The Week That Was; The Mets Bid Brodie Bye Bye

Everyone knew new Mets owner Steve Cohen and his team president, Sandy Alderson, would make changes but hardly anyone expected they would come as fast as they did.

The Mets sent out a press release Friday afternoon at 1:30 confirming Cohen had officially purchased the ballclub from the Wilpon family. That was widely expected. What was unexpected however was the press release issued two hours later announcing the departure of general manager Brodie Van Wagenen and nearly all of his staff as well as senior advisor Omar Minaya.

These moves were carried out by Sandy Alderson but clearly made with Steve Cohen’s blessing. Alderson’s actions recalled the end of the movie “The Godfather,” where Al Pacino’s character, Michael Corleone, cleaned up all “family business” at the end.

Alderson was the Mets general manager from 2011 through the summer of 2018 when a recurrence of cancer forced him to take a leave of absence from the team. The Mets were struggling at the time, and Alderson, apparently tired of working under Mets chief operating officer, Jeff Wilpon, decided to resign when the 2018 season ended.

Wilpon hired his golfing buddy, baseball player agent Brodie Van Wagenen, to be Alderson’s replacement. Van Wagenen’s first major trade was to ship Alderson’s top pick in the 2018 amateur draft, outfielder Jarred Kelenic to the Seattle Mariners in a deal which brought back aging second baseman Robinson Cano and relief pitcher Edwin Diaz. Both acquisitions were disastrous for the Mets in 2019 although Cano played very well this past summer and Diaz was reliable after a shaky start.

BVW’s other signature trade was dealing two pitching prospects who drafted under Alderson’s aegis, Anthony Kay and Simeon Woods Richardson, to the Toronto Blue Jays for starting pitcher and Long Island native Marcus Stroman at the July 31, 2019 trade deadline.

Stroman gave the Mets eleven starts in 2019 but did not distinguish himself as the Mets failed to make the playoffs. He opted out of the 2020 season out of COVID-19 concerns.

What had to have ticked off both Sandy Alderson and Steve Cohen however is Van Wagenen’s decision to tender Stroman a contract for over $18 million in the hopes of delaying his decision to become a free agent  just prior to the ownership changeover. Stroman has done little to justify that kind of investment. Van Wagenen is hoping he’ll have a good 2021 season as a way of validating why he made another deal which sacrificed future assets for a questionable current one.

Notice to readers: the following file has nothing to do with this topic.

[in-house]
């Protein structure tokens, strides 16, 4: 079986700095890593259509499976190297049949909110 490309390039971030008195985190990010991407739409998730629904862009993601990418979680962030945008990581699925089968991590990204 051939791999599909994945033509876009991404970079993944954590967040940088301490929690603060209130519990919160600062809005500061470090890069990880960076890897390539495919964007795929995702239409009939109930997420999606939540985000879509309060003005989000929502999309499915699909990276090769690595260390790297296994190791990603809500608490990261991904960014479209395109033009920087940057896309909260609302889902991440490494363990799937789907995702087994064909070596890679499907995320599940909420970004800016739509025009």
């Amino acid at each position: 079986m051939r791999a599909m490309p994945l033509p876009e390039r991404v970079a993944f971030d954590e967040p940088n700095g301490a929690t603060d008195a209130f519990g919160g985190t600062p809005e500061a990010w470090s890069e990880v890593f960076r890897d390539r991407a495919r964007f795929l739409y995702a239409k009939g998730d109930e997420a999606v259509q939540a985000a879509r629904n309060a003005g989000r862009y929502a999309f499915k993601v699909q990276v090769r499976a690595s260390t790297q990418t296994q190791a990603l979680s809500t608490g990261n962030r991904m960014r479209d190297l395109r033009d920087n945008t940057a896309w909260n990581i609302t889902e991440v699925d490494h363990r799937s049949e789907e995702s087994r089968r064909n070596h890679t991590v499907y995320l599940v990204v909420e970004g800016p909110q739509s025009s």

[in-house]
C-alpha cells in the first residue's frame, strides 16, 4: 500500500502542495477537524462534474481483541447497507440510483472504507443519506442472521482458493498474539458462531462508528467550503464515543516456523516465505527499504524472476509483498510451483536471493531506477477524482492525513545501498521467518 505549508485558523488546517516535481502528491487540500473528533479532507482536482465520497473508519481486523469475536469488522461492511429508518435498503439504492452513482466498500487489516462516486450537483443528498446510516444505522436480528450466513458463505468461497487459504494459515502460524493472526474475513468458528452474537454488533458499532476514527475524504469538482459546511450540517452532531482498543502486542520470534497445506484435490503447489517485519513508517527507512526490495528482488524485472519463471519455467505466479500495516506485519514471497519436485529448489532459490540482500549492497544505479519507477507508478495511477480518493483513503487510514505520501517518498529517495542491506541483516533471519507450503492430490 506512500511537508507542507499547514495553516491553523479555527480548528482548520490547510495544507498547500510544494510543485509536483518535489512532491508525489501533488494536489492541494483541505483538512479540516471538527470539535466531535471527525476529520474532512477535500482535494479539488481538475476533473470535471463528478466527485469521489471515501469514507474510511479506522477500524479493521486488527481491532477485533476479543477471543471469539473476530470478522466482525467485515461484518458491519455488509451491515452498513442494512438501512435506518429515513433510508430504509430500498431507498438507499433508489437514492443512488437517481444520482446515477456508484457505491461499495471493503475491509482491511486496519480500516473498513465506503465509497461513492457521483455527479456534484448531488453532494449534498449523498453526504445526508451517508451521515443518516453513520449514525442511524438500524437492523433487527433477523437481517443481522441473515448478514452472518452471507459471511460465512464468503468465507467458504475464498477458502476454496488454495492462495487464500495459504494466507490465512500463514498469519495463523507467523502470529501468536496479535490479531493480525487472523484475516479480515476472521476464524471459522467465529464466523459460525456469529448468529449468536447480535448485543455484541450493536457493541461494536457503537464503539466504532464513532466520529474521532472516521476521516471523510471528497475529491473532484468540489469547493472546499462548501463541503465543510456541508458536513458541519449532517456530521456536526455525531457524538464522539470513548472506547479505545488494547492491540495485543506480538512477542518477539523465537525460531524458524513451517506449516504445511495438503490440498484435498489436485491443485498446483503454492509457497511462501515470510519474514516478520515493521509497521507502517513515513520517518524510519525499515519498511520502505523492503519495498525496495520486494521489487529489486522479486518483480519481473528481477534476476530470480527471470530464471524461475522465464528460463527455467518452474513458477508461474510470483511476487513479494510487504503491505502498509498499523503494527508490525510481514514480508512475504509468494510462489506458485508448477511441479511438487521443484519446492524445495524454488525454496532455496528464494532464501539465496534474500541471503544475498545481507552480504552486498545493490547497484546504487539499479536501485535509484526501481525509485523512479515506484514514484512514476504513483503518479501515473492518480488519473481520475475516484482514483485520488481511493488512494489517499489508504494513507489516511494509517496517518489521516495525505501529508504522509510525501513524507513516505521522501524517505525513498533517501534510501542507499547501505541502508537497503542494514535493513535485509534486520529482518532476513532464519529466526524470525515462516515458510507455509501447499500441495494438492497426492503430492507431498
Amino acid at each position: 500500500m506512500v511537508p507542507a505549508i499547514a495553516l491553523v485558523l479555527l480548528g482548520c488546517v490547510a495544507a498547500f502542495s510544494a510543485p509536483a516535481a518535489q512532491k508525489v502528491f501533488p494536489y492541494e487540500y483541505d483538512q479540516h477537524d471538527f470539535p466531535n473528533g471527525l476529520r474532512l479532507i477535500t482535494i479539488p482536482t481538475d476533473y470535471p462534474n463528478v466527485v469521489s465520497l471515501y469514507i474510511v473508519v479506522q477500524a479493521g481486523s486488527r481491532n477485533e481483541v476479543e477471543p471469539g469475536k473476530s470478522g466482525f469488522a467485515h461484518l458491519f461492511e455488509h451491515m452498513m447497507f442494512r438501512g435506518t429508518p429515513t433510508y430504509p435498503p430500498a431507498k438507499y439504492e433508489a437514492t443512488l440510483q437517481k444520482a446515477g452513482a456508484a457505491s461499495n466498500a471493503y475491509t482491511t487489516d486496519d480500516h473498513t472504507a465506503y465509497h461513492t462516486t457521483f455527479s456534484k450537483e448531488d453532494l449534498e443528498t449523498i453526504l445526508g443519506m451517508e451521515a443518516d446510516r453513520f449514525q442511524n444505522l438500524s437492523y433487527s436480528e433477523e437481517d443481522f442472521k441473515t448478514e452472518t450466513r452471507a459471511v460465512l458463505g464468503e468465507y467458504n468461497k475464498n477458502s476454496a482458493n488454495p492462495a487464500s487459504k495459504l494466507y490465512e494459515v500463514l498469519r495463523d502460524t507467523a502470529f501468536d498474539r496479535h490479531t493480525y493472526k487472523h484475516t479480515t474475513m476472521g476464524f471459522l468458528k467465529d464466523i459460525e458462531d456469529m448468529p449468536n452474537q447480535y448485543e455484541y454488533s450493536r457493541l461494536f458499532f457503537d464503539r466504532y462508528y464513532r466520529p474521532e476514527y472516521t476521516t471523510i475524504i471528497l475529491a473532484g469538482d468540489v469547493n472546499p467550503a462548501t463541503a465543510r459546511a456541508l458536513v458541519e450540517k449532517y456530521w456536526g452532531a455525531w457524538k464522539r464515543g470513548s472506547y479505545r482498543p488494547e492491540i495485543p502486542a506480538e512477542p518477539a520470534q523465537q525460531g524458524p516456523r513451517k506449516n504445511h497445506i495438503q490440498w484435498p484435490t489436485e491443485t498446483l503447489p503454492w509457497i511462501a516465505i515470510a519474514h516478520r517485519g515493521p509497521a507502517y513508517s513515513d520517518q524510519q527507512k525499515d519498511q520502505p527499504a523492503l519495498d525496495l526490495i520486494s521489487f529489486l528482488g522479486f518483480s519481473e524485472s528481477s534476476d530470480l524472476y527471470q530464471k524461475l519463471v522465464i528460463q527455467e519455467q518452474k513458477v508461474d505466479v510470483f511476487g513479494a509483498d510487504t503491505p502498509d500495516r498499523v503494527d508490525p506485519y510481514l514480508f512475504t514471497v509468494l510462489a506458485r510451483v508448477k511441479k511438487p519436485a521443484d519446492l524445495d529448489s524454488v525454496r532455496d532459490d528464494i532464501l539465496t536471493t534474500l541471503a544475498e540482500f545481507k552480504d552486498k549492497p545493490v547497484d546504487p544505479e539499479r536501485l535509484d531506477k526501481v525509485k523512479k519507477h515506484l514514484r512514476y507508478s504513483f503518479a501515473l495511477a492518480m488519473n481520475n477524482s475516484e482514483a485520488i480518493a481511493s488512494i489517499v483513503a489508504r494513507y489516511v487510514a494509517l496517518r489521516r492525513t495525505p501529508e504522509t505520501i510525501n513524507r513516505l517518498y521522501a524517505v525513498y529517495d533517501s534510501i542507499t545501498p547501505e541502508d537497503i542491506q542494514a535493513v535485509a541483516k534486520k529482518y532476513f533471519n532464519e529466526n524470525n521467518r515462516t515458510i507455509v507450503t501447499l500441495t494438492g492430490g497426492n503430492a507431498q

Omar Minaya, who grew up in Corona, was the Mets general manager from the 2005 through 2010 seasons before being fired and replaced by Alderson who ironically rehired him as an assistant in late 2017.

Minaya may return to the Mets if a new GM seeks his expertise in scouting and player evaluation.

File this under “a rose by any other name department.” The Washington Football team, which used to be called the Redskins until media and corporate sponsor forced them to finally drop that racist name, maintained a longstanding tradition of rolling over and playing dead for the New York Giants.

Big Blue has two wins this seasons and both have come at the expense of Washington. Perhaps they should call themselves the Washington Generals in honor of the team which for years has served as the loser foil for the Harlem Globetrotters.

It should have been called “Saturday Night Almost Live” as last week’s SNL was broadcast with a 30-minute tape delay because the Clemson-Notre Dame college football game which aired in primetime on NBC went into double overtime.

This particular episode of “Saturday Night Live” was especially anticipated because the presidential race had finally been called in Joe Biden’s favor 12 hours earlier. The host was comedian Dave Chappelle whose last appearance on the show was four years earlier right after Jamaica Estates native Donald Trump upset Hillary Clinton in the race for the White House.

Chappelle was once again an astute observer of both events and human nature in his monolog. My sole complaint was how he was allowed to smoke a cigarette on stage which has long been against the law in NYC. It seemed especially egregious in light of the COVID-19 pandemic.

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